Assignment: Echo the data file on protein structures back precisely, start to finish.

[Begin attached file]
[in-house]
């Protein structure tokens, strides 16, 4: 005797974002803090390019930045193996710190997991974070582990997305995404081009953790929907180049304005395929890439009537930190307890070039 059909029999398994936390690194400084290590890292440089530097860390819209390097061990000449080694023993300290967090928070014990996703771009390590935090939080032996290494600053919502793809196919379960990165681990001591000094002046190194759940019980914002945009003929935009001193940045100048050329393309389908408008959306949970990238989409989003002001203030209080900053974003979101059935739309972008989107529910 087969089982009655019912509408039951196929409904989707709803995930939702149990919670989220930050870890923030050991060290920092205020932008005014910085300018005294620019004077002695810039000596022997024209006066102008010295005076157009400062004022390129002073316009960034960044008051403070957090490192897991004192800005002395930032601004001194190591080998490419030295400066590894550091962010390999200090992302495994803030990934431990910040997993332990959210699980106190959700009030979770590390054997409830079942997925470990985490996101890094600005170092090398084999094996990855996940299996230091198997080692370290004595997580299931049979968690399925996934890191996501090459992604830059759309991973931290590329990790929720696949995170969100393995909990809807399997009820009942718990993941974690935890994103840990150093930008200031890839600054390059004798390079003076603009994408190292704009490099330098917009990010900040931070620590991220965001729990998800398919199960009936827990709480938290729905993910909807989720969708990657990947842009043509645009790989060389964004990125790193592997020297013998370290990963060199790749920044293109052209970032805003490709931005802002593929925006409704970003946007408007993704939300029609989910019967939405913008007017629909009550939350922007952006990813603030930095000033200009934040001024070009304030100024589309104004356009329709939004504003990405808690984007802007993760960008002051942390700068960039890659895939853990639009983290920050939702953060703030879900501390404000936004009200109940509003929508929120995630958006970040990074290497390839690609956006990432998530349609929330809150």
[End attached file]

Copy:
[in-house]
């Protein structure tokens, strides 16, 4: 005797974002803090390019930045193996710190997991974070582990997305995404081009953790929907180049304005395929890439009537930190307890070039 059909029999398994936390690194400084290590890292440089530097860390819209390097061990000449080694023993300290967090928070014990996703771009390590935090939080032996290494600053919502793809196919379960990165681990001591000094002046190194759940019980914002945009003929935009001193940045100048050329393309389908408008959306949970990238989409989003002001203030209080900053974003979101059935739309972008989107529910 087969089982009655019912509408039951196929409904989707709803995930939702149990919670989220930050870890923030050991060290920092205020932008005014910085300018005294620019004077002695810039000596022997024209006066102008010295005076157009400062004022390129002073316009960034960044008051403070957090490192897991004192800005002395930032601004001194190591080998490419030295400066590894550091962010390999200090992302495994803030990934431990910040997993332990959210699980106190959700009030979770590390054997409830079942997925470990985490996101890094600005170092090398084999094996990855996940299996230091198997080692370290004595997580299931049979968690399925996934890191996501090459992604830059759309991973931290590329990790929720696949995170969100393995909990809807399997009820009942718990993941974690935890994103840990150093930008200031890839600054390059004798390079003076603009994408190292704009490099330098917009990010900040931070620590991220965001729990998800398919199960009936827990709480938290729905993910909807989720969708990657990947842009043509645009790989060389964004990125790193592997020297013998370290990963060199790749920044293109052209970032805003490709931005802002593929925006409704970003946007408007993704939300029609989910019967939405913008007017629909009550939350922007952006990813603030930095000033200009934040001024070009304030100024589309104004356009329709939004504003990405808690984007802007993760960008002051942390700068960039890659895939853990639009983290920050939702953060703030879900501390404000936004009200109940509003929508929120995630958006970040990074290497390839690609956006990432998530349609929330809150």